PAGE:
Revenue Cycle Management Blog | GroupOne Health Source

eClinicalWorks Mobile EHR Selected by the National Football League

Written by Kaitlyn Houseman | April 26, 2013

The NFL draft is getting underway, and the league has made a draft choice of its own: It has called on eClinicalWorks to create a mobile electronic health record that will be used by team caregivers to provide real-time access to player videos and information on how to diagnose and treat sports injuries.

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Under a 10-year contract, the NFL will pay $7 million to $10 million for a system that would store X-rays, blood test results, physical exam notes, medications — even video clips documenting a game injury — in one online server that players and physicians could access from anywhere in the country.

Records will be instantly viewable on a smartphone or tablet by medical staff on the sidelines of the games. As players often move and switch teams within the league, the EHR will make it easier for player’s health records to move with them. The system will also be accessible at all 32 teams’ training facilities. And for a sport that’s taken some criticism recently for a high number of serious injuries, the system will provide a framework that could guard players’ health even further in the future.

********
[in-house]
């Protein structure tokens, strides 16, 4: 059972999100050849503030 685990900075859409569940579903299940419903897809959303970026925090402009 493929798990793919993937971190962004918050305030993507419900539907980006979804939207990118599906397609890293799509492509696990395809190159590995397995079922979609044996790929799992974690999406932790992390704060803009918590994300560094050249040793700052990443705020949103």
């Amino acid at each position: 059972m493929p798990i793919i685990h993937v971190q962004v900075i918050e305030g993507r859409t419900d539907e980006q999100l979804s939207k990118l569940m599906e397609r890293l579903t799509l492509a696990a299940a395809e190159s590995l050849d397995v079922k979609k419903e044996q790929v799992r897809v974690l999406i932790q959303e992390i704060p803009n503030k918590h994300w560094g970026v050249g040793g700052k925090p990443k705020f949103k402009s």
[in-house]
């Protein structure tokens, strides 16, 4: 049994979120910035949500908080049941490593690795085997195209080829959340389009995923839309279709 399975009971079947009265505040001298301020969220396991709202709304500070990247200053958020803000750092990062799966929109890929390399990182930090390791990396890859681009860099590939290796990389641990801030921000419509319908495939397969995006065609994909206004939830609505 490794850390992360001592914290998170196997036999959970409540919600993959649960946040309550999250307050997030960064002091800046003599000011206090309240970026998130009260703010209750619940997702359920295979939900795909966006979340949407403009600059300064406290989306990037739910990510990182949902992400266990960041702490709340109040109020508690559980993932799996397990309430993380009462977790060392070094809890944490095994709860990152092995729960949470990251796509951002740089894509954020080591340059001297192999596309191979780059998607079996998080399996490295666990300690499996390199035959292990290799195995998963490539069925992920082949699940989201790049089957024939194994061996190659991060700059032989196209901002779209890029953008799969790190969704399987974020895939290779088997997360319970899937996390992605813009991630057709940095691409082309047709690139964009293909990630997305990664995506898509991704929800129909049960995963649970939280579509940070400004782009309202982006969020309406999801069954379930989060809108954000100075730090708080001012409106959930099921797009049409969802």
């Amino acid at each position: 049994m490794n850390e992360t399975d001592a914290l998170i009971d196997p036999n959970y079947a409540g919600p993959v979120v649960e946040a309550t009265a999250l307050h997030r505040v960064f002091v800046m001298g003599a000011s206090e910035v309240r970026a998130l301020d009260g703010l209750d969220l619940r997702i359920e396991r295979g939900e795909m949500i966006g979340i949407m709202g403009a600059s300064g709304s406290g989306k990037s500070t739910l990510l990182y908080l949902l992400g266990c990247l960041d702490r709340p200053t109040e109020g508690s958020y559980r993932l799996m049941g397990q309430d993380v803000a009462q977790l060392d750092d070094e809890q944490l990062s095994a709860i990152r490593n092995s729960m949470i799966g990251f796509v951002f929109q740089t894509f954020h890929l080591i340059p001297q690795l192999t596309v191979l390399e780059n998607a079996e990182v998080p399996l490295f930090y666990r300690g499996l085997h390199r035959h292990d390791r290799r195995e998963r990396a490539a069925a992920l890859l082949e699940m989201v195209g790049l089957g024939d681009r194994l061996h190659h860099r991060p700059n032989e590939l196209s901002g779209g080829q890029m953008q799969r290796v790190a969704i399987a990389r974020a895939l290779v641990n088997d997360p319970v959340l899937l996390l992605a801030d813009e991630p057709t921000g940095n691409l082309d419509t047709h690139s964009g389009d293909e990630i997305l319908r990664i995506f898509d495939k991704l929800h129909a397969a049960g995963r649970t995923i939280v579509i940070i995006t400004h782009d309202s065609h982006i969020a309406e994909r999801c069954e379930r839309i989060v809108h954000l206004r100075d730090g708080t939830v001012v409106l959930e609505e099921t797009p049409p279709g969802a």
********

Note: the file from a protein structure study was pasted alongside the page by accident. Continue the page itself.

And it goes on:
“It brings a continuity of care to players regardless of whether they switch teams or move to another state,” said Dr. Anthony Yates, president of the NFL Physicians’ Society and head team physician for the Pittsburgh Steelers.

The technology will also allow researchers to tap into the medical records with names removed to analyze a vast treasure trove of data and learn more about field conditions that raise the likelihood of ankle injuries or the types of concussions that are likely to lead to early ­dementia.

At the moment, each team relies on its own medical records system, with some using paper records and others electronic systems that do not necessarily allow players to have access to their records when they switch teams or see doctors for second opinions.

“The NFL wanted an electronic health record that was usable across the entire system,” said Girish Navani, chief executive of eClinicalWorks. “This system will allow physicians to send prescriptions electronically to the pharmacy or an order for an X-ray or MRI. It can hold a workout regimen for rehabilitation and will allow trainers to examine X-rays from previous injuries to compare with new ones.”

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